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The Moon is not made out of green cheese

NASA did not fly to the Moon to mess with 1000 years of folklore, but it wasn’t above having some fun.

The Moon is not made out of green cheese
[Photos: Conner Baker/Unsplash; Ankara/Wikimedia Commons]

This is the 16th in an exclusive series of 50 articles, one published each day until July 20, exploring the 50th anniversary of the first-ever Moon landing. You can check out 50 Days to the Moon here every day. 

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The notion that the Moon might be made of green cheese is part of storytelling, mythology, and children’s tales going back to the year 1000, found in the folklore of the Turks, the French, the Jews, and the English, among others. (Wikipedia has a remarkable accounting of fables involving the Moon being made of cheese from the last thousand years.)

The question of whether the Moon is made of green cheese came up during Apollo, and was settled definitively during the remarkable mission of the crew of Apollo 8, the first astronauts to reach the Moon. Over Christmas 1968, the Apollo 8 astronauts flew a capsule to the Moon. Because the lunar module wasn’t finished, they orbited the Moon but didn’t land.

Apollo 8 had been a joyous, triumphant end to a terrible year in the United States—the assassinations of Martin Luther King and Robert F. Kennedy, widespread urban riots, and the single deadliest year of the Vietnam War, with 16,899 American service people killed, almost 50 a day, every day of the year.

But Apollo 8 flew to the Moon and back flawlessly, and with Apollo 8, the United States had, unequivocally, beaten the Soviets to the Moon, as John F. Kennedy had vowed more than seven years earlier. The success of Apollo 8 also meant that NASA was likely to be able to land astronauts on the Moon in 1969.

The Apollo 8 capsule splashed down in the Pacific Ocean on December 27, about 40 minutes before dawn. Helicopters from the aircraft carrier USS Yorktown hovered overhead, but Navy rules said the rescue swimmers couldn’t be dropped into the ocean and start helping the astronauts out of the capsule until sunrise.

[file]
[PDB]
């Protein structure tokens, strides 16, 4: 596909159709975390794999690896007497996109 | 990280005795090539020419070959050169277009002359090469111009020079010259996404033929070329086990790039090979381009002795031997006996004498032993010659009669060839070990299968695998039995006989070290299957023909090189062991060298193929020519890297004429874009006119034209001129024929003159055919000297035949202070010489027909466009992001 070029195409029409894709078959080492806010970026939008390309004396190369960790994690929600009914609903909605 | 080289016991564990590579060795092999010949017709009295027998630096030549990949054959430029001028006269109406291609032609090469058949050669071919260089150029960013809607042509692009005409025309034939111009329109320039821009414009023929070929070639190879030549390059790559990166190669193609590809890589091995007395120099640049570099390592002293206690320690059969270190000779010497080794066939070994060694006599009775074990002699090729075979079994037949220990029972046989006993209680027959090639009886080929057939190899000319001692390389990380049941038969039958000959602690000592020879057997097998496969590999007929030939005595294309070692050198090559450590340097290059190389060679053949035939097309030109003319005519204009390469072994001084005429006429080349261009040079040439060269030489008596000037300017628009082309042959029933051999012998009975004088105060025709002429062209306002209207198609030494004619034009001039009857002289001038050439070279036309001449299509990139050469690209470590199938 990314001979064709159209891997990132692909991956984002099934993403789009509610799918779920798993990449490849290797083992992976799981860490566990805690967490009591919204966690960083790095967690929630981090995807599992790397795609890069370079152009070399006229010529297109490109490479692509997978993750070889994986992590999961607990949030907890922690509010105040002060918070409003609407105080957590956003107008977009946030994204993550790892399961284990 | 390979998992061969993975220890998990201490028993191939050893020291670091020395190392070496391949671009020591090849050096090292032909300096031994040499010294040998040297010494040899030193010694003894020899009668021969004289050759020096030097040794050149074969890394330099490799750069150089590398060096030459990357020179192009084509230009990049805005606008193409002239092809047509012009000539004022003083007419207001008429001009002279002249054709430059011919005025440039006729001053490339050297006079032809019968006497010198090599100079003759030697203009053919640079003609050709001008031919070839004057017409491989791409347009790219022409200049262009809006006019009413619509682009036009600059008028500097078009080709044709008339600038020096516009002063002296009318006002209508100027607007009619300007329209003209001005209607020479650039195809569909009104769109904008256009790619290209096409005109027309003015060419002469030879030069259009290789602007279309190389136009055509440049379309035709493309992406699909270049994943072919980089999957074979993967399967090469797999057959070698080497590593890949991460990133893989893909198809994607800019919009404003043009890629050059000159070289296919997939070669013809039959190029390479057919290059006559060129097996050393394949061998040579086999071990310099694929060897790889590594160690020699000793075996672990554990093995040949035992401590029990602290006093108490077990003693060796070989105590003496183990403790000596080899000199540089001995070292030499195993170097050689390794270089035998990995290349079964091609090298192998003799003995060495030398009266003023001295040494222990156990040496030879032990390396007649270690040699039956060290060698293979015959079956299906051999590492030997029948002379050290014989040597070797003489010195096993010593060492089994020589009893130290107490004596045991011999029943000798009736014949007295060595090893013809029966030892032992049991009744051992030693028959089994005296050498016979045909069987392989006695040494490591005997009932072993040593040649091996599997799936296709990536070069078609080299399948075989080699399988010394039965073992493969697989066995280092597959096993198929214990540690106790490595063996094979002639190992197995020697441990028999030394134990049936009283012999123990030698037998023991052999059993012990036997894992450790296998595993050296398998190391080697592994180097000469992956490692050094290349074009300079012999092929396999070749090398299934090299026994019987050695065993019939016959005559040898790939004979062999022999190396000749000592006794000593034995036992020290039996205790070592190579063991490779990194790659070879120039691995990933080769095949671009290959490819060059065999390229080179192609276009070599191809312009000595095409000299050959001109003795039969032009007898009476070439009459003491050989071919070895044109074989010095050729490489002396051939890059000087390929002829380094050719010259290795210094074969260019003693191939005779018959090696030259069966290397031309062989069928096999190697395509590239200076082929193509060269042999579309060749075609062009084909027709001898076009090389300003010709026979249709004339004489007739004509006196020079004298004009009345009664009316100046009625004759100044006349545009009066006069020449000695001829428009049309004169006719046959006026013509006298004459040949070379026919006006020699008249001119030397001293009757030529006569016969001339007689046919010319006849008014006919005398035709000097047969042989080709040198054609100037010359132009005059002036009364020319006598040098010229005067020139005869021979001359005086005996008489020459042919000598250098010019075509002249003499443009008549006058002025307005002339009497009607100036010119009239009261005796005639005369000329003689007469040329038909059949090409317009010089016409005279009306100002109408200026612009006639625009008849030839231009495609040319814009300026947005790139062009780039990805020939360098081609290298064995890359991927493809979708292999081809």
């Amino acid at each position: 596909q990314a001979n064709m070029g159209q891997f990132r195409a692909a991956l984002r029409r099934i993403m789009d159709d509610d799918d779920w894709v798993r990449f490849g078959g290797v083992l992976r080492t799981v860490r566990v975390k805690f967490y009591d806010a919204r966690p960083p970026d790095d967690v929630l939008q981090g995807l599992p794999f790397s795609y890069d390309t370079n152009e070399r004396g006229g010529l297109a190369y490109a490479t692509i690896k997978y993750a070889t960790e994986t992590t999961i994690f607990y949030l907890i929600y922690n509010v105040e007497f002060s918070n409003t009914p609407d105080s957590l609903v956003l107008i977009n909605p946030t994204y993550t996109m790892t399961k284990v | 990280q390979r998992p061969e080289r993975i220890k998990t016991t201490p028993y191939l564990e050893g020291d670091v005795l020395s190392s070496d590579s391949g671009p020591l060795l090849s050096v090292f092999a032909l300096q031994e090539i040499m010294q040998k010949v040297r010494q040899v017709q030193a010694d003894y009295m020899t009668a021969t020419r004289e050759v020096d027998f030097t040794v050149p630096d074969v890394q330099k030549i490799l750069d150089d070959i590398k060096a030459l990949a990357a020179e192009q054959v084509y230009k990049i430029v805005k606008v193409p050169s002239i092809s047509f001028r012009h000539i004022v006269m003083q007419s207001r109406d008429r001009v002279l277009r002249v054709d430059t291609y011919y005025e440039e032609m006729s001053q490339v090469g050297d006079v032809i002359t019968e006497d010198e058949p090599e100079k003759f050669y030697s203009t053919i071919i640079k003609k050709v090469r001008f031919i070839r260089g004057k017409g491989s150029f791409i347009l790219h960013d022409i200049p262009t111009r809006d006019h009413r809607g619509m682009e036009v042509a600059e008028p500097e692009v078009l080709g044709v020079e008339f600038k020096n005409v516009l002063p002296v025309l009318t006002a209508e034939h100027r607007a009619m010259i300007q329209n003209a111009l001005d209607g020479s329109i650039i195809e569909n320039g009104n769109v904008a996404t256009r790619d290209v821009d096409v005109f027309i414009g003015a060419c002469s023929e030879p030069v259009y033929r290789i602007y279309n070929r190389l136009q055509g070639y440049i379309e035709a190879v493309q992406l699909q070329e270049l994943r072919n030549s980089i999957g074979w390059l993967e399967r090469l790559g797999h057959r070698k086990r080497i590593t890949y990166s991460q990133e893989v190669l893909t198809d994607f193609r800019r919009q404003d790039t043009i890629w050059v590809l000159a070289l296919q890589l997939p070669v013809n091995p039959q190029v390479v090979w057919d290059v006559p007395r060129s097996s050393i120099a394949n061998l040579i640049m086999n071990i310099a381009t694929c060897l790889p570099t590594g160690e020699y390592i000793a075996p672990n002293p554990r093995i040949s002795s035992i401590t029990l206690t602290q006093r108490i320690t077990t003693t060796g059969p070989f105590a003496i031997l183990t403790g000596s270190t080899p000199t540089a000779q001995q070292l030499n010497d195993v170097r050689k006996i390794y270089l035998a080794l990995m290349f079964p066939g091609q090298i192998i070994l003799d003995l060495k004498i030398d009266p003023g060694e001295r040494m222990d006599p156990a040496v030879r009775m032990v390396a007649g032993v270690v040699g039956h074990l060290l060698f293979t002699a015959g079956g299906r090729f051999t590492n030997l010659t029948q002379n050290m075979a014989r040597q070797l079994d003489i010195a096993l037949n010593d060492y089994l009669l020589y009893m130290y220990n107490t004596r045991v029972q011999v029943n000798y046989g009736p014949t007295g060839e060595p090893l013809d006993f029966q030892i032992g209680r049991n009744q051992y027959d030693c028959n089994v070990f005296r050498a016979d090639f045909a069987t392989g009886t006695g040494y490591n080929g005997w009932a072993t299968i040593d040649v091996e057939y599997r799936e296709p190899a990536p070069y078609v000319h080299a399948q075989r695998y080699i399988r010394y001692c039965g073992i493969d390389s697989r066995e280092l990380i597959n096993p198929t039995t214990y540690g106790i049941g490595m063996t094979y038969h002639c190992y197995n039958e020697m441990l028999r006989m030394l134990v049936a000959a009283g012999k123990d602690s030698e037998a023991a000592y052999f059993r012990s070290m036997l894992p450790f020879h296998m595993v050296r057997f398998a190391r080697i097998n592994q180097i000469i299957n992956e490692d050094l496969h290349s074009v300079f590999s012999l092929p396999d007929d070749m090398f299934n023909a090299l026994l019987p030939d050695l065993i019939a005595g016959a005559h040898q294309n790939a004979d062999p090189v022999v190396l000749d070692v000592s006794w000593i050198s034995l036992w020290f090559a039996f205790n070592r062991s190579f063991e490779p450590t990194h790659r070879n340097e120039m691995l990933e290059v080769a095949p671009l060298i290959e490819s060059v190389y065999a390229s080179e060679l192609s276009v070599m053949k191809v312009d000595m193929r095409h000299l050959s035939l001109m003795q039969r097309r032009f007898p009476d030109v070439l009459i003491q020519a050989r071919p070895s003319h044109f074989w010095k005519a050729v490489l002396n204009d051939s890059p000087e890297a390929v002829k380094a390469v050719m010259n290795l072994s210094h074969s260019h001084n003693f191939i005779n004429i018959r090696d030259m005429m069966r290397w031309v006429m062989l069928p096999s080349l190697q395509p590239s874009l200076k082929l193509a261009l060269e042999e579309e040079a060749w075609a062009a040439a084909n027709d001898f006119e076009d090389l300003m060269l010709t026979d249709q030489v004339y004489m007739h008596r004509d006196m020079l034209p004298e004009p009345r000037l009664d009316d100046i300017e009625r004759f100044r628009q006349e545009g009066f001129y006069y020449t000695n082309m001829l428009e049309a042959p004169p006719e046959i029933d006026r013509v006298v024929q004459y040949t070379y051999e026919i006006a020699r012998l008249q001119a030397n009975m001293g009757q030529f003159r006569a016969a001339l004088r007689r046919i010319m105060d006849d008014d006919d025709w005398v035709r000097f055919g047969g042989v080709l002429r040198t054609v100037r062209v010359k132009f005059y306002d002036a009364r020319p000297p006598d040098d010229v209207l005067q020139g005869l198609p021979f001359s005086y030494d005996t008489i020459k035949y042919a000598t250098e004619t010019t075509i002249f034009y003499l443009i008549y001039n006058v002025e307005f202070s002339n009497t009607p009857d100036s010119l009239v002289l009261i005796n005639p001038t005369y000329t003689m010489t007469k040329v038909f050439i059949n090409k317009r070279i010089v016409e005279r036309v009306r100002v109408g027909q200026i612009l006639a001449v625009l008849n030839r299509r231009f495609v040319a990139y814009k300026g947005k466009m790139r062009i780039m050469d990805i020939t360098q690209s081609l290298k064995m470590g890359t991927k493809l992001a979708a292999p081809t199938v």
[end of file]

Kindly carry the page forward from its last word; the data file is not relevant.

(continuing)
The pilot of one of the helicopters, Commander Donald S. Jones, chatted with the astronauts in their capsule by radio while waiting to put his swimmers in the ocean. Jones asked whether the Moon was actually made of green cheese.

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The Navy helicopter pilot’s antic question turned out to be pitch perfect. The resulting exchange between Jones and Apollo 8 commander Frank Borman made the front page—and even the headlines—in hundreds of papers across the country, including the Washington Post.

Jones asked, “Is the Moon made of green cheese?”

“It’s not made of green cheese at all,” Borman replied. “It’s made out of American cheese.”


Charles Fishman, who has written for Fast Company since its inception, has spent the last four years researching and writing One Giant Leap, a book about how it took 400,000 people, 20,000 companies, and one federal government to get 27 people to the Moon. (You can order it here.)

For each of the next 50 days, we’ll be posting a new story from Fishman—one you’ve likely never heard before—about the first effort to get to the Moon that illuminates both the historical effort and the current ones. New posts will appear here daily as well as be distributed via Fast Company’s social media. (Follow along at #50DaysToTheMoon).

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About the author

Charles Fishman, an award-winning Fast Company contributor, is the author of One Giant Leap: The Impossible Mission that Flew Us to the Moon. His exclusive 50-part series, 50 Days to the Moon, will appear here between June 1 and July 20.

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